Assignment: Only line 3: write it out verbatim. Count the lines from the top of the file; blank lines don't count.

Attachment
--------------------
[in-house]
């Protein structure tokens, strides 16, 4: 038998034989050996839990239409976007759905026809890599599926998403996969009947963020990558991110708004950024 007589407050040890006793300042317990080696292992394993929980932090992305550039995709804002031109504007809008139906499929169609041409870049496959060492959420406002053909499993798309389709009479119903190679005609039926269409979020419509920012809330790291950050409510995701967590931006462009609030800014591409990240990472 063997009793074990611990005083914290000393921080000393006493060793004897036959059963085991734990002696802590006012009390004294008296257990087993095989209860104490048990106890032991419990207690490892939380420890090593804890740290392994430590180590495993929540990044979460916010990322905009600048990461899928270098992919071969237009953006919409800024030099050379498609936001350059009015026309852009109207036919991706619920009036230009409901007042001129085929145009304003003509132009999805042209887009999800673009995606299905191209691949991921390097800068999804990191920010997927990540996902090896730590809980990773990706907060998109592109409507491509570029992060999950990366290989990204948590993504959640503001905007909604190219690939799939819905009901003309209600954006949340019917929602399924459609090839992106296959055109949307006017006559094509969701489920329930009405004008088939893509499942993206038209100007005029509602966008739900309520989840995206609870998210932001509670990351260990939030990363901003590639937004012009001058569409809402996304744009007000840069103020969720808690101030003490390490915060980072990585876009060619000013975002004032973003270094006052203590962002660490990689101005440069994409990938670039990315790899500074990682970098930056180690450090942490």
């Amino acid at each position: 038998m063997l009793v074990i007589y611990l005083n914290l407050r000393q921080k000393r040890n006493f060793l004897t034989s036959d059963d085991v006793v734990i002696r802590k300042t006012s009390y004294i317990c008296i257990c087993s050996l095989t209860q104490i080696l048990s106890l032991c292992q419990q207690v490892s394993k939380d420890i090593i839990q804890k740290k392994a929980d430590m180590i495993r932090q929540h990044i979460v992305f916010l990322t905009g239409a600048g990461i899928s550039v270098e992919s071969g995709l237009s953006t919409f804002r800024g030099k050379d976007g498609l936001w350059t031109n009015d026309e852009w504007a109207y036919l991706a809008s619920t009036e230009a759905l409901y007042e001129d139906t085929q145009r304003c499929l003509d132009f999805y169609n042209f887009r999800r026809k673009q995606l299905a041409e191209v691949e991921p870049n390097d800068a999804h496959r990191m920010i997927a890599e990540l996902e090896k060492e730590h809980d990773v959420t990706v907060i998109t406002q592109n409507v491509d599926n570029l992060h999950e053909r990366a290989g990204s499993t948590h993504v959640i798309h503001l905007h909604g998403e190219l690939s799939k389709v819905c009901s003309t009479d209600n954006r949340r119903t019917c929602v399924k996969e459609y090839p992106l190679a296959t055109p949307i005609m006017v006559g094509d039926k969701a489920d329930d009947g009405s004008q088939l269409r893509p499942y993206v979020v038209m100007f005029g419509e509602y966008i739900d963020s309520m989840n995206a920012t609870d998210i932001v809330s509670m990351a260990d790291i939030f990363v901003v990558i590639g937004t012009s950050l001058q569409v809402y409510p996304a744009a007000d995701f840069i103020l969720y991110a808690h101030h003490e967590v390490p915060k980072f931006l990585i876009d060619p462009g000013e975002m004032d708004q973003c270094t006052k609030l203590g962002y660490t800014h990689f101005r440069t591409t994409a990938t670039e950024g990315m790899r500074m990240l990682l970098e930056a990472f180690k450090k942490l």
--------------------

């Amino acid at each position: 038998m063997l009793v074990i007589y611990l005083n914290l407050r000393q921080k000393r040890n006493f060793l004897t034989s036959d059963d085991v006793v734990i002696r802590k300042t006012s009390y004294i317990c008296i257990c087993s050996l095989t209860q104490i080696l048990s106890l032991c292992q419990q207690v490892s394993k939380d420890i090593i839990q804890k740290k392994a929980d430590m180590i495993r932090q929540h990044i979460v992305f916010l990322t905009g239409a600048g990461i899928s550039v270098e992919s071969g995709l237009s953006t919409f804002r800024g030099k050379d976007g498609l936001w350059t031109n009015d026309e852009w504007a109207y036919l991706a809008s619920t009036e230009a759905l409901y007042e001129d139906t085929q145009r304003c499929l003509d132009f999805y169609n042209f887009r999800r026809k673009q995606l299905a041409e191209v691949e991921p870049n390097d800068a999804h496959r990191m920010i997927a890599e990540l996902e090896k060492e730590h809980d990773v959420t990706v907060i998109t406002q592109n409507v491509d599926n570029l992060h999950e053909r990366a290989g990204s499993t948590h993504v959640i798309h503001l905007h909604g998403e190219l690939s799939k389709v819905c009901s003309t009479d209600n954006r949340r119903t019917c929602v399924k996969e459609y090839p992106l190679a296959t055109p949307i005609m006017v006559g094509d039926k969701a489920d329930d009947g009405s004008q088939l269409r893509p499942y993206v979020v038209m100007f005029g419509e509602y966008i739900d963020s309520m989840n995206a920012t609870d998210i932001v809330s509670m990351a260990d790291i939030f990363v901003v990558i590639g937004t012009s950050l001058q569409v809402y409510p996304a744009a007000d995701f840069i103020l969720y991110a808690h101030h003490e967590v390490p915060k980072f931006l990585i876009d060619p462009g000013e975002m004032d708004q973003c270094t006052k609030l203590g962002y660490t800014h990689f101005r440069t591409t994409a990938t670039e950024g990315m790899r500074m990240l990682l970098e930056a990472f180690k450090k942490l």